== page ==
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I know there's probably a way to do that using regex, but I can't quite seem to figure out regex in vim. I tried searching: /-\{2} but it catches triple hyphens, too.

I also can't just do a traditional find and replace, since I have triple hyphens in my file. Searching for -- returns triple hyphens in addition to double hyphens.

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Did you try :%s/--/---/g? It works for me. – Tomer Vromen Feb 18 '12 at 23:27
I should have said that my file also contains triple hyphens, so if I do that, I would get triple hyphens turning into quadruple hyphens. – Jon Feb 19 '12 at 18:54
up vote 8 down vote accepted

How about :%s,-\@<!---\@!,---,g? That way it won't change '---' to '----'.

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That works, thanks! I don't understand how, but I'll go look up what commas and @ symbols mean in vim. – Jon Feb 19 '12 at 19:03
@Jon The comma is a delimiter—whatever character immediately follows it is used to separate the search expression, the replace expression, and any options (in this case g). (Usually / is used, but it's not so nice to look at when you have lots of backslashes.) The -\@<! prevents the pattern from matching immediately after a '-', and the `-\@!' keeps it from matching immediately before a '-'. – Dr Kitty Feb 20 '12 at 0:29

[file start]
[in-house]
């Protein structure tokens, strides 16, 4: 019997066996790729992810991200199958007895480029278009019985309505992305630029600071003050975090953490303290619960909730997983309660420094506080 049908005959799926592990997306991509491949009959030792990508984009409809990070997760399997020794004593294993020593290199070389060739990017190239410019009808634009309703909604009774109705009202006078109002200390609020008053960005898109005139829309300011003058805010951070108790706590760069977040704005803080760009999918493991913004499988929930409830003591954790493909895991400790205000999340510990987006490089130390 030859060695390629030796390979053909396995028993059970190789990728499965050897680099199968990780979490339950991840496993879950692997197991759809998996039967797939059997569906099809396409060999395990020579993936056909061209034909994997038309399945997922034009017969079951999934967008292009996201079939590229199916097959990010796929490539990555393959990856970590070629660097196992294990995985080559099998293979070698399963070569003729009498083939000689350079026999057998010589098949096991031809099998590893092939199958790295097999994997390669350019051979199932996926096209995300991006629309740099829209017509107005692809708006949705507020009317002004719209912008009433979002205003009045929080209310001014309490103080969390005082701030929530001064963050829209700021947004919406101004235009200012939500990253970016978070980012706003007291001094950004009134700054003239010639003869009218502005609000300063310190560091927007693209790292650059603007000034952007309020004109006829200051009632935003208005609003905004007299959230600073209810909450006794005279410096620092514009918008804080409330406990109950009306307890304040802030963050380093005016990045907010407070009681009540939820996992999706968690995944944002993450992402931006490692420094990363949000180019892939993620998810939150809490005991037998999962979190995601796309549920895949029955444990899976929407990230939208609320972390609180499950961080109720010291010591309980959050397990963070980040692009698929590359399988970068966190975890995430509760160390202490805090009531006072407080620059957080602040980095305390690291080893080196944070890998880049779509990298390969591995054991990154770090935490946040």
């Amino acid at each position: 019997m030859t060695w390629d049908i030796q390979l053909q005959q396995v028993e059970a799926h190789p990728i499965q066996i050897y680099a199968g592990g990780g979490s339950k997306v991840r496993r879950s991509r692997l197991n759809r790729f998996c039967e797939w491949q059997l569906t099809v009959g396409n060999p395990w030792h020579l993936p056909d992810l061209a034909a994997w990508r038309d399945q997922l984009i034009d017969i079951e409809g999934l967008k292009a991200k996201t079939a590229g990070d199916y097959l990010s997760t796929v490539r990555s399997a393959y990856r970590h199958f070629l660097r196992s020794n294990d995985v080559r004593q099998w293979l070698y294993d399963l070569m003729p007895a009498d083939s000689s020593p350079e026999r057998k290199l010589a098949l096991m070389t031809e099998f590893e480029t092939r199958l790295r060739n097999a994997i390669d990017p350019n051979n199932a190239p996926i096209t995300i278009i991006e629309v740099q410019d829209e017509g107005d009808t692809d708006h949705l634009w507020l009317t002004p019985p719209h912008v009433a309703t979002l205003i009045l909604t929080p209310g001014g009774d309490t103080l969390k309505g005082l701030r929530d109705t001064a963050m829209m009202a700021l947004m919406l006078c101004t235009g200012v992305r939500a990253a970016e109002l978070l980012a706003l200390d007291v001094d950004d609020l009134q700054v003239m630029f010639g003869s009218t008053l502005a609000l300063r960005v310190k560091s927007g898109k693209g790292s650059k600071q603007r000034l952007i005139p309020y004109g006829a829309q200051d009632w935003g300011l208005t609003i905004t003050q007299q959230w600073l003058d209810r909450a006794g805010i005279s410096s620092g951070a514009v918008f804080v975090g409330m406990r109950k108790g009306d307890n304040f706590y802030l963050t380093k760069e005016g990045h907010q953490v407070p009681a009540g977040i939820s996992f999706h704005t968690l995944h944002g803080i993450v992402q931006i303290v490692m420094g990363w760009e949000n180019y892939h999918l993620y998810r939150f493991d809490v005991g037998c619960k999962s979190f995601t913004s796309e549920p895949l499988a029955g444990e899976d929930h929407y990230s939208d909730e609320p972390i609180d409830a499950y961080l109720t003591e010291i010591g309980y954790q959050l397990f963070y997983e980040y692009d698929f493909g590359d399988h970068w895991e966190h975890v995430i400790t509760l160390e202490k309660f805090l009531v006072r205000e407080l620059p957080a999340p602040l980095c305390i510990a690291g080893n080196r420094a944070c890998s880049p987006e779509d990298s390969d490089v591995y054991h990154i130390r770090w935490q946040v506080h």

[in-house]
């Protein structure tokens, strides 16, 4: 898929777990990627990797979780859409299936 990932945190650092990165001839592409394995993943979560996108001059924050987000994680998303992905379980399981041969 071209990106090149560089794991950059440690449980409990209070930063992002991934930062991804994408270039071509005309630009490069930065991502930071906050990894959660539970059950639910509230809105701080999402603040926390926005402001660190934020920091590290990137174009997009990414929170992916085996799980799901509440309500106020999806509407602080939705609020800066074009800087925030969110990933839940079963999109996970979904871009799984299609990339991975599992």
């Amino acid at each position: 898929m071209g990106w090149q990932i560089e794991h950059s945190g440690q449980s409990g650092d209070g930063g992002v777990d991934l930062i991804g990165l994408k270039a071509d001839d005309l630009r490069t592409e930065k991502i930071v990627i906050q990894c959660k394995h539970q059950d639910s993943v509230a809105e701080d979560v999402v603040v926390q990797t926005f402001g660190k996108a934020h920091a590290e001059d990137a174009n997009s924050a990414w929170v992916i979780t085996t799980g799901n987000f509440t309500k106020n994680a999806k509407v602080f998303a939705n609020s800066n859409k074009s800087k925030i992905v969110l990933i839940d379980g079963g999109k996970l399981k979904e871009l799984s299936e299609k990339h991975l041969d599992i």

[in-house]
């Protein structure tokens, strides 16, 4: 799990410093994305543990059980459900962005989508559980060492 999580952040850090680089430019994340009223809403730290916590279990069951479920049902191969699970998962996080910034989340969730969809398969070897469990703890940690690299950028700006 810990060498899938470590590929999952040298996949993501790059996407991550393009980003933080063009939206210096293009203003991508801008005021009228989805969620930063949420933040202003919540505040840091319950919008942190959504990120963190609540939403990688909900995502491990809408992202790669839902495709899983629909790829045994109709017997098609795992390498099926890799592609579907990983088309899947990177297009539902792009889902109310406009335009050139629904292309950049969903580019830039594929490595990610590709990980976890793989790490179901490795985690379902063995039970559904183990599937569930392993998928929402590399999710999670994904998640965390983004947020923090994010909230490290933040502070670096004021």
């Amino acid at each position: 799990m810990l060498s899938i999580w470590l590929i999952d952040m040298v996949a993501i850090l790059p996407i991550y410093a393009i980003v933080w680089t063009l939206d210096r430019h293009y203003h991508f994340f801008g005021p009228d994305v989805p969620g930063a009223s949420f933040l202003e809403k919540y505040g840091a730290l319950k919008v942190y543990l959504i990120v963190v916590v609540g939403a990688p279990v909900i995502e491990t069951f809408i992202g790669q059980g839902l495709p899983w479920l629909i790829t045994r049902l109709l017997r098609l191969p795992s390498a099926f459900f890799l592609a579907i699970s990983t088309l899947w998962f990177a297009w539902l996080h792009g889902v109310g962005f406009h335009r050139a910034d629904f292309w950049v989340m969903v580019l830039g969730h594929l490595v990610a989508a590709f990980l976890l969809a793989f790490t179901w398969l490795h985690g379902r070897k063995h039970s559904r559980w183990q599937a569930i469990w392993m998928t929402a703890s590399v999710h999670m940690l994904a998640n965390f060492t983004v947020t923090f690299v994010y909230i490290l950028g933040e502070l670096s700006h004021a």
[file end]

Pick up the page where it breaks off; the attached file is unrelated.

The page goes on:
Your example works for me, so I suspect you have a different character in your file that only looks like a hyphen.

I would suggest placing your cursor on one in normal mode, typing yl to yank the character, then typing / followed by pressing control-r then " (double quote). If that works, you can use the same trick to create your substitute command.

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I should have said above that my example, while it returns double hyphens, also returns triple hyphens, and so if I were to do a find/replace using that example, it would turn all my triple hyphens into quadruple hyphens, which is not what I want. But thanks very much for the yl, /, ctrl-r, " trick--I didn't know that one, and that's going to solve a lot of other problems for me. – Jon Feb 19 '12 at 19:01

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